Top 10 Poets of All Time And Their Famous Quotes

Last Updated on February 22, 2023

Top 10 Poets of All Time And Their Famous Quotes
William Shakespeare

If you are looking for famous poets to add to your reading list, this is for you. This article enlists the top 10 poets of all time and their famous quotes.

1. William Shakespeare (1564–1616, England)

William Shakespeare is arguably the world’s most famous poet and playwright. His works have been translated into every major language, and his plays have been performed more often than those of any other playwright.

His name is practically synonymous with the sonnet, as he wrote 154 of them (and there’s even a particular type of sonnet named for him, the Shakespearean sonnet). His influence can be felt in today’s literature and films, with themes from iconic works like Romeo and Juliet permeating modern romances.

Famous Quote: “All the world’s a stage, and all the men and women merely players.”

2. Pablo Neruda (1904–1973, Chile)

Pablo Neruda was a famous Chilean poet and one of the most iconic writers of the twentieth century. Also a Chilean senator and diplomat, Neruda won the Nobel Prize in Literature in 1971.

He began writing at age 13, and among his collection are an epic, numerous love sonnets, odes, and also surrealist works, making him one of the most diverse talents in modern history.

Famous Quote: “To feel the love of people whom we love is a fire that feeds our life.”

3. Maya Angelou (1928–2014, United States)

Maya Angelou was more than a poet—she was also a civil rights activist who spoke of the Black experience in America, particularly that of Black women.

Many of her most celebrated works, including I Know Why the Caged Bird Sings, are considered autobiographical. She received the Presidential Medal of Freedom in 2011, and she was also nominated for the Pulitzer Prize.

Famous Quote: “I’ve learned that people will forget what you said, people will forget what you did, but people will never forget how you made them feel.”

4. Walt Whitman (1819–1892, United States)

His work is said to have influenced Pablo Neruda and countless other greats who followed him. He is best known for his poems that depict nature, love, and sexuality.

Whitman greatly admired Abraham Lincoln, on whose death he wrote “O Captain! My Captain!” and “When Lilacs Last in the Dooryard Bloom’d.”

Famous Quote: “I no doubt deserved my enemies, but I don’t believe I deserved my friends.”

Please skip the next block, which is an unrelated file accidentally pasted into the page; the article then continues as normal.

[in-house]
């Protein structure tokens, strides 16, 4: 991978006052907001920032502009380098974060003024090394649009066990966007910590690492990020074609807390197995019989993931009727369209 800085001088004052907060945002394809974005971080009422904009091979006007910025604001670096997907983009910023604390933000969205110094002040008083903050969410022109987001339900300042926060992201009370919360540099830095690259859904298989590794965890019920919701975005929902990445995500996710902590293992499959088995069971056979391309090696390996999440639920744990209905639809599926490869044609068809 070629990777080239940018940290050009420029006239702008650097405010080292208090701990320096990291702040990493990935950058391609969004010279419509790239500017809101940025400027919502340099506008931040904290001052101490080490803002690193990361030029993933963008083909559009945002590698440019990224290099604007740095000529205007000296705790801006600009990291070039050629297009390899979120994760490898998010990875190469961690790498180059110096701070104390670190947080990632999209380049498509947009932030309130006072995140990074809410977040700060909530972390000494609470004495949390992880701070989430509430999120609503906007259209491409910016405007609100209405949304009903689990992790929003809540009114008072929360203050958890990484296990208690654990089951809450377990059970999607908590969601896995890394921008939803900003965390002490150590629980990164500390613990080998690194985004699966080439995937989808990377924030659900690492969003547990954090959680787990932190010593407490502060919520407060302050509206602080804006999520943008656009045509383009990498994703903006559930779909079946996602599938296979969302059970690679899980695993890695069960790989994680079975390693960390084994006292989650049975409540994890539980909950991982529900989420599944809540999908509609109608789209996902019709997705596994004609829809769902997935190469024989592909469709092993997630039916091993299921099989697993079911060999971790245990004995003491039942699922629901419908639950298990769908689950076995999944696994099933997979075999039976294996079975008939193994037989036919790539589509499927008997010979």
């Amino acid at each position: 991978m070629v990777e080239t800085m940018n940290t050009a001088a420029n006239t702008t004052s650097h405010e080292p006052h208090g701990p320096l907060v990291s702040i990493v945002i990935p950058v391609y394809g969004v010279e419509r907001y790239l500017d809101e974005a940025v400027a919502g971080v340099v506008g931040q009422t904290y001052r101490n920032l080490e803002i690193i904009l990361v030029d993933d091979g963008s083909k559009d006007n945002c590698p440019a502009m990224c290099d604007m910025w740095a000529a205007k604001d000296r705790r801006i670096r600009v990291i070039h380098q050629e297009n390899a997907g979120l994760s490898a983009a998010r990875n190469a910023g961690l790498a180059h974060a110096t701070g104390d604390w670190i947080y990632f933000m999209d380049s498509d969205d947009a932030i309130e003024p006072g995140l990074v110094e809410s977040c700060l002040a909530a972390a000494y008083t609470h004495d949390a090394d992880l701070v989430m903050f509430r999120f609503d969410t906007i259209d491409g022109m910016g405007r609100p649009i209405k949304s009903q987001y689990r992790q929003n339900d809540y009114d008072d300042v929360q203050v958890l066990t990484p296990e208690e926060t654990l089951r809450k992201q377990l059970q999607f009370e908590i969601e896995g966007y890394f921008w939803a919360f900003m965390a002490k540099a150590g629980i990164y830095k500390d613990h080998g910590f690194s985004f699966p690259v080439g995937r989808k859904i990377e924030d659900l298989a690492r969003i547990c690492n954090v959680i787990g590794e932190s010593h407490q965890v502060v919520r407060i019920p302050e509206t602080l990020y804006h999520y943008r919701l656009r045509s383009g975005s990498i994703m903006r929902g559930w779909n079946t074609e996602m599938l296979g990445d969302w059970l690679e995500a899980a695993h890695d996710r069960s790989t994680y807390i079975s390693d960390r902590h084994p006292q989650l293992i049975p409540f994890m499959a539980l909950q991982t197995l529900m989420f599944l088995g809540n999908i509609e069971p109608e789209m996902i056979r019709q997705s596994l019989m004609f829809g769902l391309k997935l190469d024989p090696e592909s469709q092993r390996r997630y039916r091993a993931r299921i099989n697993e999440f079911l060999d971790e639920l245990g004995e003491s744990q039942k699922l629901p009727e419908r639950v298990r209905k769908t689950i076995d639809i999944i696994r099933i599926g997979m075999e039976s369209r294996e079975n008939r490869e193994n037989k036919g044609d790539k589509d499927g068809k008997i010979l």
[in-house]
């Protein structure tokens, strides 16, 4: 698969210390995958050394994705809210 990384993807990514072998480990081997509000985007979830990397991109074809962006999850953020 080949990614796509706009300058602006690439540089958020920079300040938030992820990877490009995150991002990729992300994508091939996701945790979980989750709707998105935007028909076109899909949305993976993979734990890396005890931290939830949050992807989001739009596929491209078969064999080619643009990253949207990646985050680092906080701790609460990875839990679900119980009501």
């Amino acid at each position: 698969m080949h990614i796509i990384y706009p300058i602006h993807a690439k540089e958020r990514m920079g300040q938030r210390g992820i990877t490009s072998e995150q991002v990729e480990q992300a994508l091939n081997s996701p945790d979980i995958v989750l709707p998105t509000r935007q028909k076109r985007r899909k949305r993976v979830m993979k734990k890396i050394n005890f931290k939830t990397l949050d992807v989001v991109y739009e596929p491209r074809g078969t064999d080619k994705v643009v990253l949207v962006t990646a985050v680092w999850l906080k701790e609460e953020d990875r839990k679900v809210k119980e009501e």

5. Robert Frost (1874–1963, United States)

Although he is known as one of America’s most beloved and decorated poets (he was the only poet to receive four Pulitzer Prizes for Poetry), Frost’s work was initially published in England before it took off in the United States.

Frost was known for his depictions of rural New England life, his skilled use of colloquial speech, and his poems that depicted ordinary people in everyday life.

Famous Quote: “Two roads diverged in a wood, and I — I took the one less traveled by, and that has made all the difference.”

6. Rumi (1207–1273, Persia)

Born Jalāl ad-Dīn Muḥammad Balkhī, “Rumi” is the best-selling poet in the United States, and his influence in the Arab world remains even greater.

His poems cover themes of love, religion, and science, and have been studied and admired for centuries by scholars, mystics, philosophers, and priests.

Famous Quote: “Yesterday I was clever, so I wanted to change the world. Today I am wise, so I am changing myself.“

7. Emily Dickinson (1830–1886, United States)

While it’s a shame she didn’t gain much recognition during her lifetime, Emily Dickinson’s poems reemerged in the 1930s to become standards of greatness in American (and really, all English) poetry.

She was ahead of her time in her style, which has been categorized by some as Transcendentalist, but is difficult to place under any one genre. Her work, however, is known for its frequent use of humor, puns, irony, and satire.

Famous Quote: “Forever is composed of nows.”

8. T.S. Eliot (1888–1965, United States and England)

T.S. Eliot was a poet, essayist, playwright, literary critic, and editor born in the United States, but who later moved to England, where he published most of his known works and became a British citizen.

Eliot is considered a key figure in Modernist poetry, which was a reaction to the perceived excesses of Victorian poetry. He first gained acclaim for his poem “The Love Song of J. Alfred Prufrock” in 1915, and was awarded the Nobel Prize in Literature in 1948.

Famous Quote: “This is the way the world ends, not with a bang, but a whimper.“

9. E.E. Cummings (1894–1967, United States)

Although E.E. Cummings studied avant-garde styles and much of his work strays from standards of capitalization and syntax, his poems are quite traditional, with many taking the forms of sonnets with modern twists.

His poems often refelct themes of love, nature, and the relationship between an individual and the rest of the world. Cummings also employed satire in many of his works.

Famous Quote: “It takes courage to grow up and become who you really are.”

10. Langston Hughes (1902–1967, United States)

Langston Hughes was one of the earliest innovators of jazz poetry and a leader of the Harlem Renaissance. He also wrote plays and short stories.

His works celebrated Black America, while also detailing the hardships and vast inequality suffered by his people. Discover some of Langston Hughes’ best poems.

Famous Quote: “Hold fast to dreams, for if dreams die, life is a broken-winged bird that cannot fly.”

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